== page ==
Archbishop of Dublin breaks down live on air describing reunion between mother and son separated in Mother and Baby Home
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Archbishop of Dublin breaks down live on air describing reunion between mother and son separated in Mother and Baby Home

THE ARCHBISHOP of Dublin struggled with his emotions as he recalled how he helped reunite a mother and child who had been separated in a Mother and Baby Home.

Archbishop Diarmuid Martin, 75, will be retiring from his post in the near future, and appeared on Radio One with Miriam O'Callaghan to share a heart-wrenching story of a boy desperate to find his birth mother.

His comments come after one of the darkest stains on Ireland's history, the Mother and Baby Homes and all the cruelty and human rights violations that came with them, were thrust into public discussion following a controversial Government vote.

Speaking to presenter Miriam O'Callaghan, Dr Martin revealed that, decades ago, a young boy who had spent his teenage years in an Industrial School asked him for help to find his mother.

"And we did find the mother," Archbishop Martin said. "We went to a Mother and Baby Home, and I remember the nun said 'That woman had no interest in her child', but we kept going."

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He explained that he and the boy managed to track down the mother in a small rural town, and arranged to meet her in the snug of a pub; she did not know what the meeting was for, but she was "elderly and she was terrified," Dr Martin said.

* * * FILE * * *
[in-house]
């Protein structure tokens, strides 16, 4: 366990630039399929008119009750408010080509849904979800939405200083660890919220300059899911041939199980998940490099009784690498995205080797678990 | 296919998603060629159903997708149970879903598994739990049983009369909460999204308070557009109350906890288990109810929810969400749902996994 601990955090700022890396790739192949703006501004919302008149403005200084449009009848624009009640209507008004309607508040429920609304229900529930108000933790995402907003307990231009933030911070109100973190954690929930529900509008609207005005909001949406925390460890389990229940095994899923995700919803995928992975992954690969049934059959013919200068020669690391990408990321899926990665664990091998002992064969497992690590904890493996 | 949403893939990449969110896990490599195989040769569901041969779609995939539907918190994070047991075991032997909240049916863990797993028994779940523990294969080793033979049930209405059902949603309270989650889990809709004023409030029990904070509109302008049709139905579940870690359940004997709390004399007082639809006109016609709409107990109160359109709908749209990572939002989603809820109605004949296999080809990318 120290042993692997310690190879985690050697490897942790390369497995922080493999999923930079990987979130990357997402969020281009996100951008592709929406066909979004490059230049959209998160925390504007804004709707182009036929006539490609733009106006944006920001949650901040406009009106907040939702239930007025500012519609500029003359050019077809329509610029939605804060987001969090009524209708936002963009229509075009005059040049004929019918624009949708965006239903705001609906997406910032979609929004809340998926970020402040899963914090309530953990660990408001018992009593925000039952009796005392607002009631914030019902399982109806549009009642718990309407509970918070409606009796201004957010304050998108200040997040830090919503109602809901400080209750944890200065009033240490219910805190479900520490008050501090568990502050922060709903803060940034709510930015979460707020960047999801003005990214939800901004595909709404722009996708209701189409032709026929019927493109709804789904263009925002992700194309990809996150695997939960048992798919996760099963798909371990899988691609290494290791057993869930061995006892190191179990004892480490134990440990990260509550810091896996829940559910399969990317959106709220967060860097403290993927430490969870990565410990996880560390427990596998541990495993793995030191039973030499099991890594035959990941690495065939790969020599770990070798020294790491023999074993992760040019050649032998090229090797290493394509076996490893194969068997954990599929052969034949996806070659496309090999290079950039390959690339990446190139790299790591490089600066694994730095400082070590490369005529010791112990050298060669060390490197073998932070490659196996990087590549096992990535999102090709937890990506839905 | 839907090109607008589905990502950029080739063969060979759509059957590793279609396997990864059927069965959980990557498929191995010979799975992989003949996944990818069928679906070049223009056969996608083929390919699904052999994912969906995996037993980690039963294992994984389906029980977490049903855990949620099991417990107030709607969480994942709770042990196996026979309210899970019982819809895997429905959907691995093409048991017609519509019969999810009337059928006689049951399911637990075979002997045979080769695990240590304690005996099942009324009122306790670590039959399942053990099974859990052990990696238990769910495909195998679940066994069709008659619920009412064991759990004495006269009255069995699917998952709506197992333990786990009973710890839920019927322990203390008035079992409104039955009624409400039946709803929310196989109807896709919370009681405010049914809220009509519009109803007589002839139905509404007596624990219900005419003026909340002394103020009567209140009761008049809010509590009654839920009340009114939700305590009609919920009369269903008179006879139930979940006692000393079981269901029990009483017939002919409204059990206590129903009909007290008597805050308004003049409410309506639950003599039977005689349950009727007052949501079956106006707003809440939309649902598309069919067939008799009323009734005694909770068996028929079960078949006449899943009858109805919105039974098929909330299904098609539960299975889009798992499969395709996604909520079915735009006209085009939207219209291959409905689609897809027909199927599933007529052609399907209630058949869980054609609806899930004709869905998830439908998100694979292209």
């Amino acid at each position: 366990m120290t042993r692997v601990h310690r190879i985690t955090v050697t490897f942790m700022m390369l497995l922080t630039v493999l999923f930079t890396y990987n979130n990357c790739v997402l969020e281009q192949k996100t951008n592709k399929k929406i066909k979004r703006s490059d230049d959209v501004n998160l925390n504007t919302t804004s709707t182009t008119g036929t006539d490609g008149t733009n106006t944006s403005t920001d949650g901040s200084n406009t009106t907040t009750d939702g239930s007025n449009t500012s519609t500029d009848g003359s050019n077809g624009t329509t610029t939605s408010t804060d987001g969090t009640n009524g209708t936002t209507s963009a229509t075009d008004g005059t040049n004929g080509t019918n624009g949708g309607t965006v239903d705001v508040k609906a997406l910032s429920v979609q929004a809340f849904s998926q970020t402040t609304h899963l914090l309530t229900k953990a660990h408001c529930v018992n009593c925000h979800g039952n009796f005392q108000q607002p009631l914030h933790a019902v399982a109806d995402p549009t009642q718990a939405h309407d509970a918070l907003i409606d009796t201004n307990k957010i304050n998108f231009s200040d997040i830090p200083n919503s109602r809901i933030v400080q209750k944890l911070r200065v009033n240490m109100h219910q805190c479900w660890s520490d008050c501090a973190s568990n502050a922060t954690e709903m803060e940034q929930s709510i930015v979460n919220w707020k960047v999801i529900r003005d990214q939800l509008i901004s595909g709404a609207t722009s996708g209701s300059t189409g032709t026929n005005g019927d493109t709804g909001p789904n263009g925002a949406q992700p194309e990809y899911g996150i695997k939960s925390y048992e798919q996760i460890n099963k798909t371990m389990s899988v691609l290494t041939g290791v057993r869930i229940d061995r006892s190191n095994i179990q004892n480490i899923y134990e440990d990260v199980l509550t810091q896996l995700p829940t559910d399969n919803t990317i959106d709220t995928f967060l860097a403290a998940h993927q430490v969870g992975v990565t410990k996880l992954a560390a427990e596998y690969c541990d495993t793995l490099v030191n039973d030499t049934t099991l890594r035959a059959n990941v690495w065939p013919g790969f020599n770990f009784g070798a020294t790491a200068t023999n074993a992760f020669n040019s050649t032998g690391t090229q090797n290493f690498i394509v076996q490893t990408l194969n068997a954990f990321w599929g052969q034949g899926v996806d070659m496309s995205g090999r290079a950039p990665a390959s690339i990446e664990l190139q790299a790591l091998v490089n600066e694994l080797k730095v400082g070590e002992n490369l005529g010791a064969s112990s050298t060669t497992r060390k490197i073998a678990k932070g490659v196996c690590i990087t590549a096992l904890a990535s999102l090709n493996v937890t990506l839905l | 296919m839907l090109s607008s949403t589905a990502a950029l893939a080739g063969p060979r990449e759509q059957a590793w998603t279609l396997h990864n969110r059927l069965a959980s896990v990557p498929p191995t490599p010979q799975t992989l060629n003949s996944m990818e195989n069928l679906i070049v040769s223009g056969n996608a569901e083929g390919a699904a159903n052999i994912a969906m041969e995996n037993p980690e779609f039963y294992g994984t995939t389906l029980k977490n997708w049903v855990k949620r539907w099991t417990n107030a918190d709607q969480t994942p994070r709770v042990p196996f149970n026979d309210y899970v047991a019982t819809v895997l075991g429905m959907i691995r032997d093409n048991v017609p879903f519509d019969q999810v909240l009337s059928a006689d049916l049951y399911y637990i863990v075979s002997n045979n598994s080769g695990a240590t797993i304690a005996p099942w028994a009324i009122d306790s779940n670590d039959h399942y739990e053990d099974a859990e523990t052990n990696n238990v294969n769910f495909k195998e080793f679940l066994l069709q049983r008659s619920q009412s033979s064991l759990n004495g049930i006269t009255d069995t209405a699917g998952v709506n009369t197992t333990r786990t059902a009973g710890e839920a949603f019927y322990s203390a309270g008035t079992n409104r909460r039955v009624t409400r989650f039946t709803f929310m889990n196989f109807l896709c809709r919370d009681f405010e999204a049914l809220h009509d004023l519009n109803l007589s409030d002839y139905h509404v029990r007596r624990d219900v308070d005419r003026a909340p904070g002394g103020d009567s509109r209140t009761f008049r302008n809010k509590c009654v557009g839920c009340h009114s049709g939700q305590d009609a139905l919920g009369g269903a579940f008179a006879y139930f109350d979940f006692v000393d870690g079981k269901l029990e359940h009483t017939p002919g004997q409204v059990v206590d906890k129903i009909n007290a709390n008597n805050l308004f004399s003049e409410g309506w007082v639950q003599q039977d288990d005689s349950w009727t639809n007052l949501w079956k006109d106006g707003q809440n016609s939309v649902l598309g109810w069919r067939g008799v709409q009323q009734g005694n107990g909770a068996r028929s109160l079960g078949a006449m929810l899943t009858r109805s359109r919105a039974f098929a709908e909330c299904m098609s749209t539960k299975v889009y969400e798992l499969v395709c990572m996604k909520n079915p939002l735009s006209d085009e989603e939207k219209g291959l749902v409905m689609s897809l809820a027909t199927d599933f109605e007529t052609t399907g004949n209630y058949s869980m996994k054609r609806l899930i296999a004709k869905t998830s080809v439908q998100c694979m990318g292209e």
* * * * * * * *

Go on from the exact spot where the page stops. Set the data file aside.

Archbishop of Dublin Diarmuid Martin became very emotional when he recalled helping a mother and son reunite after they were separated in one of Ireland's Mother and Baby Homes (PETER MUHLY/AFP via Getty Images)

The pair asked her, 'Do you ever remember a little boy?'-- "And her face lit up", he said.

"You could see on her face-- he's alive, somebody knows him, somebody's looking after him," Dr Martin continued, his voice beginning to break as he recalled the emotional moment on air.

The Archbishop admitted the moment, and the woman "sticks in my mind".

"It wasn't that she wasn't interested in her baby, that baby was there all the time."

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Sadly, Dr Martin revealed, the relationship between the mother and son did not work out as planned, as "neither he nor she really had the ability to bond"-- that chance had been stolen from them.

He went on to acknowledge that "I don't know that many people wanted to give up their baby, but because of the circumstances that they were in," they felt "forced" to give up their child.

"But that expression on that lady's face will stay with me," he admitted.